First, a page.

West Seattle, Washington
After 10 months, it appears Table 35 has shut down. Shortly after one note from a WSB’er saying the Junction restaurant was closed, dark, and looking “bare” inside tonight, another note came in (from a reliable, known source) saying they were at a private party at Table 35 Saturday night and were “informed by the owners that that would be their last night.” We went by a short time ago – indeed closed (though they were regularly open Mondays), dark, but no note on the door; no one answered the phone.Table 35 opened last January, five months after Ama Ama ended a 21-month run in the space. We’ll continue working to see what more we can find out.
Turnout doesn’t seem like the right word any more, since we vote by mail, but whatever you call it, King County Elections expects a record number of votes – 720,000, 68 percent of those registered, way beyond the 650,000 mail ballots returned for the presidential election two years ago. So far, King County says more than 400,000 ballots have come in – and you have about 23 more hours to vote. We say “about” because you might be able to get your ballot postmarked November 2nd if you get it late tomorrow night to the post-office branch that usually does that – but why take a chance? Drop it in the mail earlier in the day, or take it to one of the county dropboxes (which, KC Elections warns, will be closed promptly at 8 pm). If you already have sent your ballot in, you can check on its status by going here; the county also wants to remind voters that they may check with you regarding problems with the signature on your mail ballot, so if you get a message from them, get back to them fast to make sure your ballot will count, before the final vote is certified on November 23rd. First round of results is due out around 8:15 pm tomorrow night; we’ll be following key races here. P.S. If you’ve voted and you have a website or someplace else you want to display King County’s “virtual sticker” at left, grab the code here and go for it!
This is the third week of the trial for the consolidated lawsuits filed over Fauntleroy Place, aka “The Hole,” also nicknamed “Hole Foods” before Whole Foods pulled out of the two-years-stalled West Seattle project (in which its role was only that as a tenant for the supposed-to-be-finished-by-now building). With the end of the trial drawing near, WSB contributor Katie Meyer is monitoring the courtroom action. She says the schedule that King County Superior Court Judge Susan Craighead and staff projected last week appears to be stretching out a bit – the judge said late today that the way things are going, closing statements are NOT likely tomorrow after all, Katie reports. Today’s witnesses included people from Seattle Capital, who had financed the project – John Huddleston and Robert Story, Jr. – as well as brief questioning of Nicholas Chase from Affordable Abatement, which worked on asbestos removal and interior demolition, regarding tens of thousands they say they had to write off that was owed to them for their work on the project. One of the main things the trial is supposed to determine is who owes who what and in what order; until that’s all settled, the site can’t move on to its next phase, which is prospective ownership by “3922 SW Alaska LLC,” related to Madison Development. Katie’s writing up more notes from court right now, to be added here later.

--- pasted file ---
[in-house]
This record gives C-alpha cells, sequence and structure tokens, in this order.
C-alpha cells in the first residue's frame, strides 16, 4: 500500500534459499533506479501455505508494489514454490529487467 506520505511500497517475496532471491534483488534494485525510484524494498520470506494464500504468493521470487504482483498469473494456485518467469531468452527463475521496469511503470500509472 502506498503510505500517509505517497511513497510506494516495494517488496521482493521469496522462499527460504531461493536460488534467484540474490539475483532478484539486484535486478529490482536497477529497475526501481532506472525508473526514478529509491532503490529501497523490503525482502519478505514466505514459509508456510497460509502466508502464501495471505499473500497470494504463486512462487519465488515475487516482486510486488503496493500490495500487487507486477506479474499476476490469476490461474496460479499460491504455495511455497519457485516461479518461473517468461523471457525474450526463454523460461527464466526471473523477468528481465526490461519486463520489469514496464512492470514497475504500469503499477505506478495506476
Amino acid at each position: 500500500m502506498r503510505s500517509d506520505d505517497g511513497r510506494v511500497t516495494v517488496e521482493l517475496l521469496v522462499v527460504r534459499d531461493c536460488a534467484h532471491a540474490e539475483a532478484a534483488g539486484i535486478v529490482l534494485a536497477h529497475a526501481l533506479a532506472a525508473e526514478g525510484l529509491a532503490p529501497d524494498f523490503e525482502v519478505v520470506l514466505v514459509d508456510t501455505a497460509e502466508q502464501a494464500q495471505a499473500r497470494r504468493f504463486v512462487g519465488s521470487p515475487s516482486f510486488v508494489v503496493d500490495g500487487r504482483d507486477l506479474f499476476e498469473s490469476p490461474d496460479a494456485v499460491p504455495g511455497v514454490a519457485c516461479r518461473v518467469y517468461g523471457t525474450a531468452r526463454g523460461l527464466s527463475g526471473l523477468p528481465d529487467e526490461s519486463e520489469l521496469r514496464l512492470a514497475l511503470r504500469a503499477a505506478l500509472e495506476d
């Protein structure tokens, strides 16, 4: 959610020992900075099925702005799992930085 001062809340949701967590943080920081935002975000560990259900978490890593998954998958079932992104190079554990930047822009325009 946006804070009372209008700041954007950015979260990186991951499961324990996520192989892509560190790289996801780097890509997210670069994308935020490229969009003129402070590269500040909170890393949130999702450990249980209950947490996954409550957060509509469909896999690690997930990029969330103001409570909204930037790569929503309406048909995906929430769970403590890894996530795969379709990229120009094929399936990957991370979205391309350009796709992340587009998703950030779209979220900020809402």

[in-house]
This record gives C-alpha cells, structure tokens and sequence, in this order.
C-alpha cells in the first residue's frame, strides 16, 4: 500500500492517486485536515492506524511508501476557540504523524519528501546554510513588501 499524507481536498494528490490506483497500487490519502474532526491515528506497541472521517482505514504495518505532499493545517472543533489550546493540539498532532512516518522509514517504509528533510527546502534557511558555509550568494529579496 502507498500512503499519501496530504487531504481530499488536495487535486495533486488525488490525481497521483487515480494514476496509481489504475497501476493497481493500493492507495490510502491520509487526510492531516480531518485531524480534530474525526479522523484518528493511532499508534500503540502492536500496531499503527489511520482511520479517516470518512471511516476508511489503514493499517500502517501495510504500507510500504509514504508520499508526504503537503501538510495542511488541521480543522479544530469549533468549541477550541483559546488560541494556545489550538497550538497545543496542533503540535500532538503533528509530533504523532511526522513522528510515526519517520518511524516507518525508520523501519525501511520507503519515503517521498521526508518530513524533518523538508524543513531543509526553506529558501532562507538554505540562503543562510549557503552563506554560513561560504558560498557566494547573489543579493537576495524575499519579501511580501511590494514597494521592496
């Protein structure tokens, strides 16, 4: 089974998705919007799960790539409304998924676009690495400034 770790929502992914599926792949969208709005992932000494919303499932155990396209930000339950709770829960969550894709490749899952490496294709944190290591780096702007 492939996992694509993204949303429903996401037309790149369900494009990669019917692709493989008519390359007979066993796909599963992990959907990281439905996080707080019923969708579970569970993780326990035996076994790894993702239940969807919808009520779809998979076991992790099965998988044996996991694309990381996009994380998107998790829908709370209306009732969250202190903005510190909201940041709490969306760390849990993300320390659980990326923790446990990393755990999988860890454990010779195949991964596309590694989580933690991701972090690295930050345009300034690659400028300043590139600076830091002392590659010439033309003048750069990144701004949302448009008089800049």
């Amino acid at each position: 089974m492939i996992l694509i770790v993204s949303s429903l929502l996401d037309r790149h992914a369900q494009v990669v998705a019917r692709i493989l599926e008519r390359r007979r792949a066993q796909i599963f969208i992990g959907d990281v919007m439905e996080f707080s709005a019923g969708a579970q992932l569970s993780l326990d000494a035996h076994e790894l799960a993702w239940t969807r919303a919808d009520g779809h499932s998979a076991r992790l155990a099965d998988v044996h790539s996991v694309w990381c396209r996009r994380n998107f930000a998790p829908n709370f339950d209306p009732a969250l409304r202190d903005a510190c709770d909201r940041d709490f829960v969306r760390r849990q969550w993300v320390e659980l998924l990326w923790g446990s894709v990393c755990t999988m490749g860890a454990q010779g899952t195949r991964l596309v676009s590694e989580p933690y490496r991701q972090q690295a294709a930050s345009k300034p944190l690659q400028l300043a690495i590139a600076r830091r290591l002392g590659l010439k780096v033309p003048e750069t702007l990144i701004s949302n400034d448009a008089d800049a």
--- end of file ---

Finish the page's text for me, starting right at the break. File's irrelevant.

That’s one of the stars of Skeleton Theatre 2010 – “The Death of Rock” (here’s our report from last night; here’s our earlier preview) – with a glass pumpkin left courtesy of West Seattle Art Attack (remember them? if not, read this). The photo’s from Maia Low, part of the Skeleton Theatre team, who wanted to let everyone know THE SHOW WILL GO ON TONIGHT AS PLANNED, rain or no rain. Maia added, “We’re also hoping to add more videos to tonight’s show!” and, regarding the WSAA surprise (which we have independently confirmed), she wrote, “While bagging up the skeletons for the night, we found a wonderful glass pumpkin on our front porch. We were thrilled to find it and it makes me feel like we’ve won an Academy Award! It means a great deal to us to receive such a lovely sign of support from our neighbors (beyond everyone’s willingness to come out and see our shows).” 36th and Hanford (map), 6-9 pm tonight, the animatronic-skeletons-plus-bigscreen-video show runs continuously (with a few minutes’ break between performances), no admission charge but if you want to donate $ to help with expenses, there’s a PayPal link on the ST website.
After multiple notes in the past few hours saying a “For Lease” sign had been spotted at the West Seattle Pharmacy site – where a coffee stand had opened while the pharmacy license was awaited – we called proprietor Kenny Wolfe to ask what happened. He tells WSB it just didn’t work out because of a combination of circumstances mostly centering on federal (Drug Enforcement Administration) licensing taking too long – four months longer than expected. “The stars just weren’t aligned,” he tells WSB, which means he’s going back to working as a pharmacist “for someone else, instead of myself.” So now the storefront at California/Brandon (across from West Seattle Nursery) — where Westside Pharmacy closed more than a year ago, after its longtime proprietor moved his business into the then-new Junction QFC — needs a new tenant, and contact info should be posted at the storefront by tomorrow.